goes very fast: Look at
- Subject and
Check briefly and target-oriented:
- Do you know the sender?
- Is not only the displayed name correct, but also the real e-mail address?
- Do you expect an attachment (or link, see Phishing) from this sender?
- Does the subject make sense in connection with this sender?
This already allows you to drastically reduce the risks.
In combination, these checks already give a good indication of whether the mail is trustworthy. Many SPAM/phishing/fraud e-mails deliberately use vague and alarmingly worded subject lines, such as “Your invoice”, “Reminder”, “Your account has been blocked” or “Urgent message” often with “!!”. Always question whether such an e-mail from this sender makes sense, especially with attachments and links. And hand on heart, which of your communication partners uses exclamation marks in the concerning?
If you do not have an account with Bank XY or if the bank is not allowed to know your e-mail address, the case is already clear. The same applies to an “invoice” or even “reminder” from a store unknown to you or without you having ordered anything from the store.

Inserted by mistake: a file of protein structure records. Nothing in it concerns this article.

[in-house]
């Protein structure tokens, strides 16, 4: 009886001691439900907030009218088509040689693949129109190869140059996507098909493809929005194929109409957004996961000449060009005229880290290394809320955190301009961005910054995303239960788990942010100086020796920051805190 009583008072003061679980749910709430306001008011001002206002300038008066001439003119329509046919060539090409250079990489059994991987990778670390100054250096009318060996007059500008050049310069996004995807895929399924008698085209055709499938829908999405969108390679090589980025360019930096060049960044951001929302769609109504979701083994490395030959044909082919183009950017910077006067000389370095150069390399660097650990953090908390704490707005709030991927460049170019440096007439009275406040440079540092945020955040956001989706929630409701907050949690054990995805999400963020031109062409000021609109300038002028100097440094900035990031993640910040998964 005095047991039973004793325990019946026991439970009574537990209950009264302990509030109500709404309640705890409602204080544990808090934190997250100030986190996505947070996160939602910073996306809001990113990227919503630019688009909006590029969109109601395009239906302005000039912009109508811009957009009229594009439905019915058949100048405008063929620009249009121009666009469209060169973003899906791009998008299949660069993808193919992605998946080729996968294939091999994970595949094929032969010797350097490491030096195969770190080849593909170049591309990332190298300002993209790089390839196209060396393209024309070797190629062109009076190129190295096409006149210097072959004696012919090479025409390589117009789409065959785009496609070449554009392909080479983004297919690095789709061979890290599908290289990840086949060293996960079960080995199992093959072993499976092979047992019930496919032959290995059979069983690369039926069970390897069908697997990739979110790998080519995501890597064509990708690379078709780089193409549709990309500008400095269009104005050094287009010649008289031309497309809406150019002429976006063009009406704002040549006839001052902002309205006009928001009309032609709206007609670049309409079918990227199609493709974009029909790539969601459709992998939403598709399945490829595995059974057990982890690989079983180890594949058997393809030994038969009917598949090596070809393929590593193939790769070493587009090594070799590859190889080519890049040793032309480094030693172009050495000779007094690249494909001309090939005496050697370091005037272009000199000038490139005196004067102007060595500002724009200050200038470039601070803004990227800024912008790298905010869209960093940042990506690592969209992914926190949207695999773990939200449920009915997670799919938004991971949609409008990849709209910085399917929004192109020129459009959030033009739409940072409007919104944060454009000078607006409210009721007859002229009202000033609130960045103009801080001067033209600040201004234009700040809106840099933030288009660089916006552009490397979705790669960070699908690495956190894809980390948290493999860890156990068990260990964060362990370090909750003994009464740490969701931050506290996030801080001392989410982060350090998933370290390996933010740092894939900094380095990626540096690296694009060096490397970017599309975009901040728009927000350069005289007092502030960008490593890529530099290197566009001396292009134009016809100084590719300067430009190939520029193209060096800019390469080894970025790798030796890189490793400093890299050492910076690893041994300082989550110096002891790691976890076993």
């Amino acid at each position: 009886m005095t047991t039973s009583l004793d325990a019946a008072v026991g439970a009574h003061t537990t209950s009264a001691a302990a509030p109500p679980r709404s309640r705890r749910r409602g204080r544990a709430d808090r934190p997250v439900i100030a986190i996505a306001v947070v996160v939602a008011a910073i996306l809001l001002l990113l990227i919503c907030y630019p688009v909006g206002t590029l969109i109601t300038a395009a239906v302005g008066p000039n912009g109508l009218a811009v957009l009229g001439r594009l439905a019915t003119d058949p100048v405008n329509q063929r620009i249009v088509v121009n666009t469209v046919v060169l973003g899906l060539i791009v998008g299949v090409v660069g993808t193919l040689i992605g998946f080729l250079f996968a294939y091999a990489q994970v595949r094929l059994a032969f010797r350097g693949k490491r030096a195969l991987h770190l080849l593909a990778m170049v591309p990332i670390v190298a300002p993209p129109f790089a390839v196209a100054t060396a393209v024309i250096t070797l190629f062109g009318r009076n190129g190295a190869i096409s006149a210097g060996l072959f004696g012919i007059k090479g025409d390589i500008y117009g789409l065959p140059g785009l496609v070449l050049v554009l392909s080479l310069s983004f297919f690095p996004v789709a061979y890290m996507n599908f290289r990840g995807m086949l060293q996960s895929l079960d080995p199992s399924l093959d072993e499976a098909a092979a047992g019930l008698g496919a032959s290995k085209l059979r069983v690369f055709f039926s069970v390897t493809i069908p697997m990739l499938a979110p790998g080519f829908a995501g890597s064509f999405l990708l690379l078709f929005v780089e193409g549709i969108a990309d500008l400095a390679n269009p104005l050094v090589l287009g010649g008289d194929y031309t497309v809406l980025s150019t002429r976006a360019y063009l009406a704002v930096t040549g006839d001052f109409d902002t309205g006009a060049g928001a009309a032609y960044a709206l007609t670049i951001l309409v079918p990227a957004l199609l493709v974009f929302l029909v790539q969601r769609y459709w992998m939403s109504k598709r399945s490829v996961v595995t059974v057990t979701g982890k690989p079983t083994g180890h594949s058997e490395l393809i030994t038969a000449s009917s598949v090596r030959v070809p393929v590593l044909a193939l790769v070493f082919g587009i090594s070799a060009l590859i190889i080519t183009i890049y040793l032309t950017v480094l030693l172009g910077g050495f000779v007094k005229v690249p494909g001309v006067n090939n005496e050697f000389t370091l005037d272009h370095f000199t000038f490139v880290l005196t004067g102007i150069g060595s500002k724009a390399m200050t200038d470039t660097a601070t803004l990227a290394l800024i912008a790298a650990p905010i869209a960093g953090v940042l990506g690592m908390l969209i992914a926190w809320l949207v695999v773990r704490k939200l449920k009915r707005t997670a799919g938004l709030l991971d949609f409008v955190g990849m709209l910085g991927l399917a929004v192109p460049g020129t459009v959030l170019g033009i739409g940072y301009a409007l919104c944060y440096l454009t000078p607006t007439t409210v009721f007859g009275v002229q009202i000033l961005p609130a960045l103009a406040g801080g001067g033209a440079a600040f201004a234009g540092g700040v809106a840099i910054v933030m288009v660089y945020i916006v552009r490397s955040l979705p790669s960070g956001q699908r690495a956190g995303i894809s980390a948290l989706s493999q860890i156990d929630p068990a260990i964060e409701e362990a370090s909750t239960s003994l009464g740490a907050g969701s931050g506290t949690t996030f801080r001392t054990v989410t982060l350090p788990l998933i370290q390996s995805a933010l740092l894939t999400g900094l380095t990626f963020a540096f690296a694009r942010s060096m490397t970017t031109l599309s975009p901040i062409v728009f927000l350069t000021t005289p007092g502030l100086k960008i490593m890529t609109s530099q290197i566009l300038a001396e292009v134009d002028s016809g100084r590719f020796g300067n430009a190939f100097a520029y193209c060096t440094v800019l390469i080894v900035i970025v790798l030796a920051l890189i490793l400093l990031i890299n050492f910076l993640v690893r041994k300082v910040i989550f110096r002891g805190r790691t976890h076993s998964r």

If the checks of the three items sender, subject, attachment do not result in a coherent picture, we (and the German Federal Office for Information Security (Bundesamt für Sicherheit in der Informationstechnik, BSI)) recommend deleting the unopened mail.
If in doubt, ask the sender personally via another channel if he has sent this e-mail with this attachment before opening it – just give us a call